In summary, repeated experiments confirmed that, when it comes to inflammation, mice and humans have little in common, a finding important enough in itself given the prevalence of inflammation-related diseases in humans. These include allergies, celiac disease, asthma, rheumatoid arthritis, and autoimmune diseases.
Perhaps these results should not be a surprise. Concordance has been questioned by numerous researchers, some of whom have noted that mice are separated from humans by 120 million years of evolutionary change (Stoloff 1992; Greek and Swingle Greek, 2003; Mestas and Hughes, 2004; Knight, 2007). And, unlike humans, mice also suffer from different diseases, lack a gall bladder, have no menstrual cycle, have multiple births, differ in immune systems, lifespan and size, to name only a few dissimilarities.
Thus the Seok study is not the first to conclude that mice are poor models for human disease, but it is notable for being by far the most comprehensive. Combined with results of previous experiments, its conclusions suggest researchers should expect that mouse, and probably other animal testing, is of little use in advancing the treatment of human illnesses, including heart disease and cancer.
In other words, the public is probably being badly served by much of the money spent on medical research. According to PCRM’s Kristie Sullivan, “the National Institutes of Health is giving researchers billions of dollars every year for research on animals”. While missing out on potential cures, the public is also likely being exposed to dangerous or ineffective pharmaceuticals.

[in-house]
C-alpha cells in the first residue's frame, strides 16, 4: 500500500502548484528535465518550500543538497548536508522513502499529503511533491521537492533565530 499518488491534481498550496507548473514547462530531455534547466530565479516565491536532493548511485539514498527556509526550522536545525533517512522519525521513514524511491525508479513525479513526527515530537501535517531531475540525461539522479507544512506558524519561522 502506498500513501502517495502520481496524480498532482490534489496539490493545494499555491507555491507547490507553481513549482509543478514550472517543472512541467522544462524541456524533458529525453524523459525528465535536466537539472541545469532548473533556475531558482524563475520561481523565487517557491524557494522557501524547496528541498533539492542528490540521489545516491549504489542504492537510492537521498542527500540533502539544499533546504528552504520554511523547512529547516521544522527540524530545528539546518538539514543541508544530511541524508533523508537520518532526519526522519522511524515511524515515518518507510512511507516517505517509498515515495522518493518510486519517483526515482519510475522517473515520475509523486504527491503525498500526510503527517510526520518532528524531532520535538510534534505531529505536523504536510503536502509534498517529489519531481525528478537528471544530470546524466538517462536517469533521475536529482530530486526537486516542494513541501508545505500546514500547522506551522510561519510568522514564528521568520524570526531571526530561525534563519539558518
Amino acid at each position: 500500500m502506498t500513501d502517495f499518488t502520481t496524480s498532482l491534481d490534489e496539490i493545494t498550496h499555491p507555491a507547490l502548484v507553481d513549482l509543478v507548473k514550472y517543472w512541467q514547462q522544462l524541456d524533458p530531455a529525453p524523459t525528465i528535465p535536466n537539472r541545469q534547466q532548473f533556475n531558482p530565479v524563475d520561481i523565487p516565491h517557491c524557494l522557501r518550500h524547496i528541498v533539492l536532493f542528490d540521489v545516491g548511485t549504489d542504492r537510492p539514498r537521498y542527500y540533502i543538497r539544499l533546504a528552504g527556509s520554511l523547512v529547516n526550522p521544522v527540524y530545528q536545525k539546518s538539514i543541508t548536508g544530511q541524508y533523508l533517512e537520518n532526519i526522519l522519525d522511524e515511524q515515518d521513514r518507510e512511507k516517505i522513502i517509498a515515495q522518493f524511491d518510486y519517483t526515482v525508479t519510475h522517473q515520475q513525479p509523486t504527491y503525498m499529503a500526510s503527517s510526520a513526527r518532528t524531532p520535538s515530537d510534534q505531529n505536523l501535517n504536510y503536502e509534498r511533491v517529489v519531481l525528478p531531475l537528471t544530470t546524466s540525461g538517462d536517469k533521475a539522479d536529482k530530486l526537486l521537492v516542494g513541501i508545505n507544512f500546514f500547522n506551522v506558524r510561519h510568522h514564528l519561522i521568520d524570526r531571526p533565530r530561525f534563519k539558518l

Animal testing nearly prevented the approval of valuable drugs such as penicillin and subsequent antibiotics, but it did not prevent the thalidomide disaster of the 50s and 60s (Greek and Swingle Greek, 2003).
This finding of non-concordance need not mean the end of medical research. It could even herald a more promising and scientific era. Sullivan believes that medical researchers “simply take for granted that animal models are useful” even though other, and possibly better, techniques for studying human disease are available. These include greater emphasis on human clinical observation and making better use of cell cultures for research.
But wasteful and unproductive medical research is arguably a sideshow besides the misplaced confidence in the safety testing of environmental and household chemicals. While medical failures affect the unwell, chemical toxins have potential repercussions for everyone.
If animals are not useful predictors of important disease responses in humans it is unlikely they are useful as test subjects for toxicological safety. In other words, lack of concordance means that the synthetic chemicals that are found in industrial products, incorporated into food, and otherwise spread throughout the environment, are essentially untested. The regulatory process through which they passed was never a scientifically validated and evidence-based system, but now the evidence shows it to have been functioning as a system of random elimination. “We are not protecting humans” says Kristie Sullivan, noting that “even a National Academy study agrees that many toxicological tests are not human-relevant.”